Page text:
Royal romance: Looking back on the Queen and Prince Philip's love story
Published Friday, June 10, 2016 10:24PM EDT
Last Updated Thursday, May 4, 2017 5:55AM EDT
It was all pomp and circumstance in England as the country prepared to celebrate the Queen’s 90th birthday, but the week also marked a milestone for Elizabeth’s long-time beau.
Prince Philip, the Queen’s husband for 69 years and the longest-serving royal consort in British history, celebrated his 95th birthday on June 9, 2016.
Born in 1921, the Duke of Edinburgh began his birthday with the Queen at a special service at London’s St. Paul’s Cathedral conducted by the Archbishop of Canterbury. Outside the church, crowds of well-wishers gathered to sing “Happy Birthday” to the couple.
The Royals are often regarded as symbols of tradition, but the love story between Elizabeth and Philip was once considered a major British controversy and potential threat to the throne.
At the age 13, Princess Elizabeth, known as “Lilibet” at the time, fell in love with 18-year-old Philip, a Greek prince and third cousin working as a naval cadet. The pair began exchanging letters shortly after meeting.
"The Queen was smitten right from the word go. When she was Princess Elizabeth, the very first day she ever met Prince Philip. He wasn't obviously Prince Philip at that time, just a young naval officer in Dartmouth,” said former Royal photographer Ian Pelham-Turner.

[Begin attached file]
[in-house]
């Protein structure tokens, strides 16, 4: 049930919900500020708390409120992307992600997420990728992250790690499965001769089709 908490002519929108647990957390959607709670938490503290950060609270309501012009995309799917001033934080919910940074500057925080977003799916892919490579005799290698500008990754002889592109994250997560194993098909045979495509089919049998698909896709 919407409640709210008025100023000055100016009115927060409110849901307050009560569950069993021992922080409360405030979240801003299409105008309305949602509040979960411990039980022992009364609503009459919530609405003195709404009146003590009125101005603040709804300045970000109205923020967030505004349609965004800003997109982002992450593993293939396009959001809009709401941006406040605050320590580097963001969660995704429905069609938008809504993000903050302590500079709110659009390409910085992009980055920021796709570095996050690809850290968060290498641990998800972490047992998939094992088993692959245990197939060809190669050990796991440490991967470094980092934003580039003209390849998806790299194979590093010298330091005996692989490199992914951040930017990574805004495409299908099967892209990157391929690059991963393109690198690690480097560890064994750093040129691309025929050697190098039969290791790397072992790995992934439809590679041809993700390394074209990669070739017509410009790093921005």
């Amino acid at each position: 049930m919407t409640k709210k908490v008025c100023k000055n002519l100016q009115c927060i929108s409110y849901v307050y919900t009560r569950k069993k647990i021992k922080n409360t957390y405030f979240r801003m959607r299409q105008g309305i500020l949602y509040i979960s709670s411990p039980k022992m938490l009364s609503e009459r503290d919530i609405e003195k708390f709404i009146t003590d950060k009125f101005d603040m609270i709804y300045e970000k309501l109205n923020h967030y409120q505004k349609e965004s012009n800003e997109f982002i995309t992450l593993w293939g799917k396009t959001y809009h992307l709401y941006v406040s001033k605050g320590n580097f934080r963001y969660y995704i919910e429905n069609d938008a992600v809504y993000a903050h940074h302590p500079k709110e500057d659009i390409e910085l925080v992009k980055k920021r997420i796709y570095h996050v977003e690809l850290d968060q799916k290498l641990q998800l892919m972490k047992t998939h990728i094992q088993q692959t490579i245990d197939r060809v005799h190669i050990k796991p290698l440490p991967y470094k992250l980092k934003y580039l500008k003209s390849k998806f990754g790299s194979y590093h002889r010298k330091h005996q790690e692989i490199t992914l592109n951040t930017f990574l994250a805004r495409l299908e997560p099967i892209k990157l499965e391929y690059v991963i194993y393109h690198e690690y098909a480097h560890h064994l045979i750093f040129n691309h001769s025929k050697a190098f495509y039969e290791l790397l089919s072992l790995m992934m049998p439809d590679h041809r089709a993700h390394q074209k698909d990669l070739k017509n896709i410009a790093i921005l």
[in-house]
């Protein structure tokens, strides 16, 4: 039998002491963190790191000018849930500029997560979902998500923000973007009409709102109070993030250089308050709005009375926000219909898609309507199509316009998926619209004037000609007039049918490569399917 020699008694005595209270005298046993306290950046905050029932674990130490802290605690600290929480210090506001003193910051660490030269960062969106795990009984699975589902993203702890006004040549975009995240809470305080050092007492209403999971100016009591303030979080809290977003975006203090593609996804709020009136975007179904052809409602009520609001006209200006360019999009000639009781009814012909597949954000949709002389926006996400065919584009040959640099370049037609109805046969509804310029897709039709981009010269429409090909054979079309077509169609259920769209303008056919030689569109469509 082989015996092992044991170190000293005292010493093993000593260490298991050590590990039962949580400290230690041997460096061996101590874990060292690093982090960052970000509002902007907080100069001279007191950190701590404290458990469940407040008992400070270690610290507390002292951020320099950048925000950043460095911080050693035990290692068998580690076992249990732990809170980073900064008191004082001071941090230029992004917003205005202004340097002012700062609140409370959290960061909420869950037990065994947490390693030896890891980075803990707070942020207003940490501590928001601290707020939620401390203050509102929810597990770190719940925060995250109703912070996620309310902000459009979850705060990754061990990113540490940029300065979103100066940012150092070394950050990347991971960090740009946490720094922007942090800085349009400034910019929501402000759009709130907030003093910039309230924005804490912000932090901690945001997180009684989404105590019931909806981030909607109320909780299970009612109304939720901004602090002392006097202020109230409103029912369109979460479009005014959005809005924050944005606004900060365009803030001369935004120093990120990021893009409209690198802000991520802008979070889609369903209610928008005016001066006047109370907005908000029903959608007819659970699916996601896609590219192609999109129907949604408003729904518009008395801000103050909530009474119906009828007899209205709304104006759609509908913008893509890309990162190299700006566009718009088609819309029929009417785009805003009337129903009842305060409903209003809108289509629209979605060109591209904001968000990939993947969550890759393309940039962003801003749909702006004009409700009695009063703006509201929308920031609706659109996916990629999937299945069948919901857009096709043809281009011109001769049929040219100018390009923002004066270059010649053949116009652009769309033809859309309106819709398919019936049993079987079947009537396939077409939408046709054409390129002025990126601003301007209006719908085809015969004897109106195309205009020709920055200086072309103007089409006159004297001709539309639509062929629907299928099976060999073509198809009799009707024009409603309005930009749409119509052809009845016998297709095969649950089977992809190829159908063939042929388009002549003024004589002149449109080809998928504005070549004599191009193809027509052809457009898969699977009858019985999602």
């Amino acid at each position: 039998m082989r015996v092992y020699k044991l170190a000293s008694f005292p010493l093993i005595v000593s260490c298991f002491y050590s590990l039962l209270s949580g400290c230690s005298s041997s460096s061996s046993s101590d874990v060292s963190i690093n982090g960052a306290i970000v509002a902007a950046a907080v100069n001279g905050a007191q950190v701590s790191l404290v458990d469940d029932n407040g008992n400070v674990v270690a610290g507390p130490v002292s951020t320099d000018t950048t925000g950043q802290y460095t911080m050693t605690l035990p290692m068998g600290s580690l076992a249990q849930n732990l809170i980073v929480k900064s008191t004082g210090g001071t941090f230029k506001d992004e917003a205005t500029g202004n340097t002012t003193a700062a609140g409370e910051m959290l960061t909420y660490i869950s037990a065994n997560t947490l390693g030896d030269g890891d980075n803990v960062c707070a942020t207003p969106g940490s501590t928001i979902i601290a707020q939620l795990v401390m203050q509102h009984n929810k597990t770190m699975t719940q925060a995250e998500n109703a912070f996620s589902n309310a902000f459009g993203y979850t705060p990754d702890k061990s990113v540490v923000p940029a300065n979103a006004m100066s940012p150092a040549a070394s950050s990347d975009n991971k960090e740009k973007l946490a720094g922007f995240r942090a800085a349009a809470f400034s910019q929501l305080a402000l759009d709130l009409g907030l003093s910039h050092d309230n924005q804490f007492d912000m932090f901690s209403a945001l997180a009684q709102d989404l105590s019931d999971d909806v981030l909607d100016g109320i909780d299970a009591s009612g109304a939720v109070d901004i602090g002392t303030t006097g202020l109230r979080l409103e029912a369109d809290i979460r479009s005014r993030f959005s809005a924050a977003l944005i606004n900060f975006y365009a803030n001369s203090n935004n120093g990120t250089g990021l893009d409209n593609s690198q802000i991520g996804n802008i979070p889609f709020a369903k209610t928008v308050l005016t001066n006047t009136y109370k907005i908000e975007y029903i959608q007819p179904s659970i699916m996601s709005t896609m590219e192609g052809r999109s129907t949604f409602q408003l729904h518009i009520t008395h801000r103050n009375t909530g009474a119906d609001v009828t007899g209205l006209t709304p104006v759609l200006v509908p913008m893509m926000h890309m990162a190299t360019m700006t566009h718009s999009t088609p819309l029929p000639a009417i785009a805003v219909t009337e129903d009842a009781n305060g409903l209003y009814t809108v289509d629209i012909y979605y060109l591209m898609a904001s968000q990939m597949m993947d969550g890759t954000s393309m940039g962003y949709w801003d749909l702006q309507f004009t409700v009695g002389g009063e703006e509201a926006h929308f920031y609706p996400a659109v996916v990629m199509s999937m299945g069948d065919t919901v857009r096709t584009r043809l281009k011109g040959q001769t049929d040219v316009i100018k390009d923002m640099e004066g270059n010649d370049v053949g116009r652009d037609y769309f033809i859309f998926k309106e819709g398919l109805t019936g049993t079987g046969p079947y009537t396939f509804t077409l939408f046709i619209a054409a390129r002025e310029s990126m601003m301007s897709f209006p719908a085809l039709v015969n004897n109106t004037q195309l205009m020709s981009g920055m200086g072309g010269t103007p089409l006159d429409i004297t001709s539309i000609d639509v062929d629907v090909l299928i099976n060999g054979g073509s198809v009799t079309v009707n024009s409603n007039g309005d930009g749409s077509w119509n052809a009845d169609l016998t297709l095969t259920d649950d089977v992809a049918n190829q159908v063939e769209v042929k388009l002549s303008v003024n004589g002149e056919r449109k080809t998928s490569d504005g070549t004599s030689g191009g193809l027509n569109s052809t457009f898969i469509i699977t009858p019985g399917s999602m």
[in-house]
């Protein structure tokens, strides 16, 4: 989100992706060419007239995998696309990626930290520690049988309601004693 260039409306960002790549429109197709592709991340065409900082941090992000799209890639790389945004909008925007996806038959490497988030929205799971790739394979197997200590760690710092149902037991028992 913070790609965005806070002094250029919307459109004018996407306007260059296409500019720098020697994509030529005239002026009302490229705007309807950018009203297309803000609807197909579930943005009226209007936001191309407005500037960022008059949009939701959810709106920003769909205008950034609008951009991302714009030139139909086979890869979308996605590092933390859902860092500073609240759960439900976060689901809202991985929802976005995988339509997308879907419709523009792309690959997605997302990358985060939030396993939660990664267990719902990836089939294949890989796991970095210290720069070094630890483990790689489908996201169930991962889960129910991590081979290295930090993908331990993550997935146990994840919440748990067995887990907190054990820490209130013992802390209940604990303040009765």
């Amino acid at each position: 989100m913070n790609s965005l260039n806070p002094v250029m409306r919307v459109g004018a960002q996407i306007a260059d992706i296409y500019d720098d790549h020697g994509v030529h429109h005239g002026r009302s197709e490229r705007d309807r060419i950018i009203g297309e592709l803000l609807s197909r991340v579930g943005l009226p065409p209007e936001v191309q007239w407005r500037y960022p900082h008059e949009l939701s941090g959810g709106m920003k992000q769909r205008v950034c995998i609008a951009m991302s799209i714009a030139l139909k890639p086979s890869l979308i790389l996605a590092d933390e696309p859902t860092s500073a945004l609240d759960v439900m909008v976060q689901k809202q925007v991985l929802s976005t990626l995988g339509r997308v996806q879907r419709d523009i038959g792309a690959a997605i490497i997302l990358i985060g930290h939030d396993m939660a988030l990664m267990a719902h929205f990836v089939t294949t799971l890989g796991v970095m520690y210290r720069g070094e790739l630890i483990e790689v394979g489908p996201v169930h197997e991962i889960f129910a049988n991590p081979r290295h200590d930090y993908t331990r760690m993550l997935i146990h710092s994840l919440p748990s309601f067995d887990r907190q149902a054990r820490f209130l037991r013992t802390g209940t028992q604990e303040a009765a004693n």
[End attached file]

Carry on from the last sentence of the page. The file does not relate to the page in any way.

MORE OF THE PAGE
Philip secretly proposed to Elizabeth in 1946, and the heiress to the throne accepted without first consulting her father, King George VI, who had insisted that she wait.
But the couple forged ahead with their love. They publically announced their engagement when Elizabeth turned 21 -- and in doing so triggered public outcry.
Philip, a foreign royal with ties to Denmark and Greece, was considered by many critics an unpolished and unorthodox choice for the British throne, despite the fact he served under Britain’s Royal Navy.
In hopes of defusing those tensions, Philip renounced his Greek and Danish titles, converted from the Greek Orthodox Church to the Church of England and adopted his mother’s British maiden name, Mountbatten.
Just a year after the secret proposal, the couple wed in a lavish ceremony at Westminster Abbey on Nov. 20, 1947. Elizabeth wore an ivory silk gown encrusted with pearls and crystal with a 15-foot train trailing behind her.
An estimated 200 million people across the globe listened to the ceremony broadcast on BBC Radio. British Prime Minister Winston Churchill called the ceremony “a flash of colour on the hard road we have to travel.”
Prince Philip has since become famous for his quick wit and occasionally abrasive humour. He once described Beijing as “ghastly” after a visit in the 1980s and asked, “Are we going to need earplugs?” after learning that Madonna would sing the theme song for “Die Another Day.”
In a visit to Canada in 1976, Philip famously remarked, “We don’t come here for our health. We can think of other ways of enjoying ourselves.”
Through their nearly seven decades of marriage, the Queen has lauded Prince Philip as a cornerstone of support, calling him “my strength.”
"I have done my best with Prince Philip's constant love and help to interpret it correctly through the years of our marriage and my reign as your Queen," the Queen once said.
With a report from CTV’s Chief Anchor and Senior Editor Lisa LaFlamme